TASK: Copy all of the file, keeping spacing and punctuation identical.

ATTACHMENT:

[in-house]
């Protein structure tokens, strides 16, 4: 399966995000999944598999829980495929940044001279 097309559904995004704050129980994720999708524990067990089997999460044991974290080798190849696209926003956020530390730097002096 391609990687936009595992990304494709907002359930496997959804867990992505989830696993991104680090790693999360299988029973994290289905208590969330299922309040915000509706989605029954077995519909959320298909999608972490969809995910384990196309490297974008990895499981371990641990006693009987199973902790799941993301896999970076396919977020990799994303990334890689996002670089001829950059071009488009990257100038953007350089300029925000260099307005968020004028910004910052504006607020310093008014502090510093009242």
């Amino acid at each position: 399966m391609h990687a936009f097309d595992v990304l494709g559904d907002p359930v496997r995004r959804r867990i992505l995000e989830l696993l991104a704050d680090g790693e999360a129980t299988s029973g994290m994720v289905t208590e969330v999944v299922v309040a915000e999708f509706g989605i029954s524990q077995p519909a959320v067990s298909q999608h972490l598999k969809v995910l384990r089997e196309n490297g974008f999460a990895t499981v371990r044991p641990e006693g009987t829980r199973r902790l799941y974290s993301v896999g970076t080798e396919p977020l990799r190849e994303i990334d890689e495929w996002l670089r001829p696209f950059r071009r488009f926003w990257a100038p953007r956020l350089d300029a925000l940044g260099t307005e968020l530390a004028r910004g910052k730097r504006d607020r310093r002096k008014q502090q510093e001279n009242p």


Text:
[in-house]
């Protein structure tokens, strides 16, 4: 399966995000999944598999829980495929940044001279 097309559904995004704050129980994720999708524990067990089997999460044991974290080798190849696209926003956020530390730097002096 391609990687936009595992990304494709907002359930496997959804867990992505989830696993991104680090790693999360299988029973994290289905208590969330299922309040915000509706989605029954077995519909959320298909999608972490969809995910384990196309490297974008990895499981371990641990006693009987199973902790799941993301896999970076396919977020990799994303990334890689996002670089001829950059071009488009990257100038953007350089300029925000260099307005968020004028910004910052504006607020310093008014502090510093009242």
């Amino acid at each position: 399966m391609h990687a936009f097309d595992v990304l494709g559904d907002p359930v496997r995004r959804r867990i992505l995000e989830l696993l991104a704050d680090g790693e999360a129980t299988s029973g994290m994720v289905t208590e969330v999944v299922v309040a915000e999708f509706g989605i029954s524990q077995p519909a959320v067990s298909q999608h972490l598999k969809v995910l384990r089997e196309n490297g974008f999460a990895t499981v371990r044991p641990e006693g009987t829980r199973r902790l799941y974290s993301v896999g970076t080798e396919p977020l990799r190849e994303i990334d890689e495929w996002l670089r001829p696209f950059r071009r488009f926003w990257a100038p953007r956020l350089d300029a925000l940044g260099t307005e968020l530390a004028r910004g910052k730097r504006d607020r310093r002096k008014q502090q510093e001279n009242p």